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  1. Abstract Background

    Plasmodiumparasites that cause bird malaria occur in all continents except Antarctica and are primarily transmitted by mosquitoes in the genusCulex.Culex quinquefasciatus, the mosquito vector of avian malaria in Hawaiʻi, became established in the islands in the 1820s. While the deadly effects of malaria on endemic bird species have been documented for many decades, vector-parasite interactions in avian malaria systems are relatively understudied.

    Methods

    To evaluate the gene expression response of mosquitoes exposed to aPlasmodiuminfection intensity known to occur naturally in Hawaiʻi, offspring of wild-collected HawaiianCx. quinquefasciatuswere fed on a domestic canary infected with a fresh isolate ofPlasmodium relictumGRW4 from a wild-caught Hawaiian honeycreeper. Control mosquitoes were fed on an uninfected canary. Transcriptomes of five infected and three uninfected individual mosquitoes were sequenced at each of three stages of the parasite life cycle: 24 h post feeding (hpf) during ookinete invasion; 5 days post feeding (dpf) when oocysts are developing; 10 dpf when sporozoites are released and invade the salivary glands.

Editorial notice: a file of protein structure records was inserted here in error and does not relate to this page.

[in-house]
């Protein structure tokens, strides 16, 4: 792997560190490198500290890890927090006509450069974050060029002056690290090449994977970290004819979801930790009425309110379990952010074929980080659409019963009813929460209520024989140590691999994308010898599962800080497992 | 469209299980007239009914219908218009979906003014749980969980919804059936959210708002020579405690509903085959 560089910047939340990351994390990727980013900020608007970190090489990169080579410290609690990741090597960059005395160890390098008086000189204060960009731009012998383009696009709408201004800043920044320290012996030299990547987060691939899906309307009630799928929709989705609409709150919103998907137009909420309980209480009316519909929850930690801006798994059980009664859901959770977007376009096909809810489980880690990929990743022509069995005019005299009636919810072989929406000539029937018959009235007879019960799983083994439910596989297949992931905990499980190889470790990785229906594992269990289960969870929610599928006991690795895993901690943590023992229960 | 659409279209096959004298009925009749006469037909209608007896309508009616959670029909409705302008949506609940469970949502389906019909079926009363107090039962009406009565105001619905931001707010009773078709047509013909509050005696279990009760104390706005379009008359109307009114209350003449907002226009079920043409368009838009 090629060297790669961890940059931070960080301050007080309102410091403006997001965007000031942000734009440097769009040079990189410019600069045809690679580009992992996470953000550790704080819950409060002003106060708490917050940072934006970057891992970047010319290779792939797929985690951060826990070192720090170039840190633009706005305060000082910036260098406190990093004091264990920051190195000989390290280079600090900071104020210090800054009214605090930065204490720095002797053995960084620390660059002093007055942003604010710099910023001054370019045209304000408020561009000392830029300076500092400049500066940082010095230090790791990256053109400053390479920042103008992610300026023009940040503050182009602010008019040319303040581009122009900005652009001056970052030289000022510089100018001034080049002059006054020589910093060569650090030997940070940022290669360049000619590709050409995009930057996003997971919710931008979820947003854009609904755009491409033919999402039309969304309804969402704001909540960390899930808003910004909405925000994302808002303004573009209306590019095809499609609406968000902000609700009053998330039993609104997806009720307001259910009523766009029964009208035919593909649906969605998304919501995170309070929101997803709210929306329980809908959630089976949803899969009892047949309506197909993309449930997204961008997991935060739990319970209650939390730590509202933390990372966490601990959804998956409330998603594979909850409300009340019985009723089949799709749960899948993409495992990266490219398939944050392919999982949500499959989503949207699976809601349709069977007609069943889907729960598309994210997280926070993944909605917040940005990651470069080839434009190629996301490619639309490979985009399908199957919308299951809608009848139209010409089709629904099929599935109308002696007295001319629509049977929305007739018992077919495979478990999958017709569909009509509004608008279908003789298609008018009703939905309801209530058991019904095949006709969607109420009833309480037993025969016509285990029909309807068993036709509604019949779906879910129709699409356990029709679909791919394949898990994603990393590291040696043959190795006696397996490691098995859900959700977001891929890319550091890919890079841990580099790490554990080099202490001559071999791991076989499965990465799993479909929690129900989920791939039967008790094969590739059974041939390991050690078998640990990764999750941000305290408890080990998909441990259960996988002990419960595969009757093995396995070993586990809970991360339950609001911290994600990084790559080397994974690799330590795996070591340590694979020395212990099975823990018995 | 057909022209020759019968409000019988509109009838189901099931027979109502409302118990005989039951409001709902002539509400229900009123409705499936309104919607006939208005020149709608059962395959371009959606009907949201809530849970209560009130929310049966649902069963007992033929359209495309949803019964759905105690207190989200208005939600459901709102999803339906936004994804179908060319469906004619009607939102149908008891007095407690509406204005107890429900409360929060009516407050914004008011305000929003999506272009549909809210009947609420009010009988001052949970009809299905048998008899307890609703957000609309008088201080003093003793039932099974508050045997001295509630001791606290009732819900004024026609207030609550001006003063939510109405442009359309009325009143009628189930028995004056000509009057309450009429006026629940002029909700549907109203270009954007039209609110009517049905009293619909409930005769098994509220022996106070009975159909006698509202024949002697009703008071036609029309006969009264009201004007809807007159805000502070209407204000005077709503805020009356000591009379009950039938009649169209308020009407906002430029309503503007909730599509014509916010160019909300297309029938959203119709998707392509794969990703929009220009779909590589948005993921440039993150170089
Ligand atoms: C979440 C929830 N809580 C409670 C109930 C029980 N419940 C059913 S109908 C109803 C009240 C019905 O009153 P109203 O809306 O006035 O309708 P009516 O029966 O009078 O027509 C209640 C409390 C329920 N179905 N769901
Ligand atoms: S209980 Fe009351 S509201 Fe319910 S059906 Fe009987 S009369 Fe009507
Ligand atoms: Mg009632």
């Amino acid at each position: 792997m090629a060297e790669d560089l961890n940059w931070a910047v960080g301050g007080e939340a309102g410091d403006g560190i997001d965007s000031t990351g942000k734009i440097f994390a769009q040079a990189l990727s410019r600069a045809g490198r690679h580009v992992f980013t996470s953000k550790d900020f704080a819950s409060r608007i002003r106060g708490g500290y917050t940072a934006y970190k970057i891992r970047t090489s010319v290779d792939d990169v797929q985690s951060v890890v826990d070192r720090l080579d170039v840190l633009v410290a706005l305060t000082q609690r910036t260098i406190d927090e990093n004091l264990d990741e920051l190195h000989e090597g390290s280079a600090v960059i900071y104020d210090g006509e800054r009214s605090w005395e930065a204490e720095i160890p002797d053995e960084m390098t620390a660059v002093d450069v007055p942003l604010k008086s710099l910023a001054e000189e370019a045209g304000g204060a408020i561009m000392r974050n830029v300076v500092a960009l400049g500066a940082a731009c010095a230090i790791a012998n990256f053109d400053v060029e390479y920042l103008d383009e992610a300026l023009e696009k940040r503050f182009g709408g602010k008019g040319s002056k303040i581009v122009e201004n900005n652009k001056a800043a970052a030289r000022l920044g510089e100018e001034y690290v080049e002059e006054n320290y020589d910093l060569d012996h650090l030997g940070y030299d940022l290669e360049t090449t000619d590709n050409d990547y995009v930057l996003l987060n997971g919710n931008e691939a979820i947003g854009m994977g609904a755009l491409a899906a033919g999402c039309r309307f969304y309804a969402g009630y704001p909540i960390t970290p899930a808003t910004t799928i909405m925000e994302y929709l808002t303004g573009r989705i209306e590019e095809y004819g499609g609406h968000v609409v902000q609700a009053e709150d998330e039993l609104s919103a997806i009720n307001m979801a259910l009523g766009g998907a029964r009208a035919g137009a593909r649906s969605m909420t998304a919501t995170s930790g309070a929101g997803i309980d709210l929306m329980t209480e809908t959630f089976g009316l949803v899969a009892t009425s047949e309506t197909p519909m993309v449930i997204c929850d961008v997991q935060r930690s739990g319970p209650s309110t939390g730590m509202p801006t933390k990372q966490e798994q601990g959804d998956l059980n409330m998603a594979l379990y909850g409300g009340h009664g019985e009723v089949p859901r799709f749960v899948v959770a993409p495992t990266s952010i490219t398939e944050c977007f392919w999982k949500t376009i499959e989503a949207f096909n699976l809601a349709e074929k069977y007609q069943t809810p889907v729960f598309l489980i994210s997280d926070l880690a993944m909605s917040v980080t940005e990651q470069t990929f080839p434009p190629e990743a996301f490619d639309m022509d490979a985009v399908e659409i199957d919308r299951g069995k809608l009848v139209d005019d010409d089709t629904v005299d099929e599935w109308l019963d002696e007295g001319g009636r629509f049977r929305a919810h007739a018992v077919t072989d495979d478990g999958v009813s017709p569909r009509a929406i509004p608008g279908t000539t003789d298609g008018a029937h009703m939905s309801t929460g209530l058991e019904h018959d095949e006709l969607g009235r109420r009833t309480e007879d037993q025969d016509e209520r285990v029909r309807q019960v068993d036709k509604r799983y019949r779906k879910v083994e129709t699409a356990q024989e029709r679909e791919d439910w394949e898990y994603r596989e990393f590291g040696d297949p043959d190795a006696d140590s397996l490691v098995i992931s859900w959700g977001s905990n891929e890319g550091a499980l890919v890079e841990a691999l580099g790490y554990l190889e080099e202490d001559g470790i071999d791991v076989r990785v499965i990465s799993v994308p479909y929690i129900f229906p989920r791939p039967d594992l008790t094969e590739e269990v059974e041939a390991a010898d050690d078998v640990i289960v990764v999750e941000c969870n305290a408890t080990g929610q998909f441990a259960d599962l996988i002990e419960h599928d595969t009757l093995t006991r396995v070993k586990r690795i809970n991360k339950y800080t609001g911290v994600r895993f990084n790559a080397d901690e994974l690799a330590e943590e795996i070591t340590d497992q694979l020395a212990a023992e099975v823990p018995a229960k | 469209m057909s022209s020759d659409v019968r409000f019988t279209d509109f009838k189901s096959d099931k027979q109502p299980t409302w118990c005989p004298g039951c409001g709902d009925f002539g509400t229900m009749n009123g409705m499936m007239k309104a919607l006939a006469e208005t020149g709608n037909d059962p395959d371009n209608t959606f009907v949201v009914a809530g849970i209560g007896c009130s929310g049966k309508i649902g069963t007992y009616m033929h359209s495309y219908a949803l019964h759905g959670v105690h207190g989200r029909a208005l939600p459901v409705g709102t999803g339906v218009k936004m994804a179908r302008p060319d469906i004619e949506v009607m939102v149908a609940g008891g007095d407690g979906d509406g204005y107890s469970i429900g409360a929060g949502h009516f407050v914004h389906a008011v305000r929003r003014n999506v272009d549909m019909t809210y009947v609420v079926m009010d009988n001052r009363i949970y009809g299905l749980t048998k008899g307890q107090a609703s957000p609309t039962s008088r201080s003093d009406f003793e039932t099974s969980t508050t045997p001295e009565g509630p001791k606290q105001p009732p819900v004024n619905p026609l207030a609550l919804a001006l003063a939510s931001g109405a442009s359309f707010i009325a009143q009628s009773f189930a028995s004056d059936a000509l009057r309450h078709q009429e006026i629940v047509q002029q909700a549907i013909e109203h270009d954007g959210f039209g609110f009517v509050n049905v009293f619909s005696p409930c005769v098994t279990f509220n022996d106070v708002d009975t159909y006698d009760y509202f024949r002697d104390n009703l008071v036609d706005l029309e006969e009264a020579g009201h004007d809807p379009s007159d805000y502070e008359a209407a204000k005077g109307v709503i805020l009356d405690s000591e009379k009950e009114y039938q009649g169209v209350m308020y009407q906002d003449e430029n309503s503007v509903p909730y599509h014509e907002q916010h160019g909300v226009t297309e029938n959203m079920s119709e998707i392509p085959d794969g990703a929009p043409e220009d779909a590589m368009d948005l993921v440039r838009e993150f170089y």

Results

    Differential gene expression analyses showed that during ookinete invasion (24 hpf), genes related to oxidoreductase activity and galactose catabolism had lower expression levels in infected mosquitoes compared to controls. Oocyst development (5 dpf) was associated with reduced expression of a gene with a predicted innate immune function. At 10 dpf, infected mosquitoes had reduced expression levels of a serine protease inhibitor, and further studies should assess its role as aPlasmodiumagonist inC. quinquefasciatus. Overall, the differential gene expression response of HawaiianCulexexposed to aPlasmodiuminfection intensity known to occur naturally in Hawaiʻi was low, but more pronounced during ookinete invasion.

    Conclusions

    This is the first analysis of the transcriptional responses of vectors to malaria parasites in non-mammalian systems. Interestingly, few similarities were found between the response ofCulexinfected with a birdPlasmodiumand those reported inAnophelesinfected with humanPlasmodium. The relatively small transcriptional changes observed in mosquito genes related to immune response and nutrient metabolism support conclusions of low fitness costs often documented in experimental challenges ofCulexwith avianPlasmodium.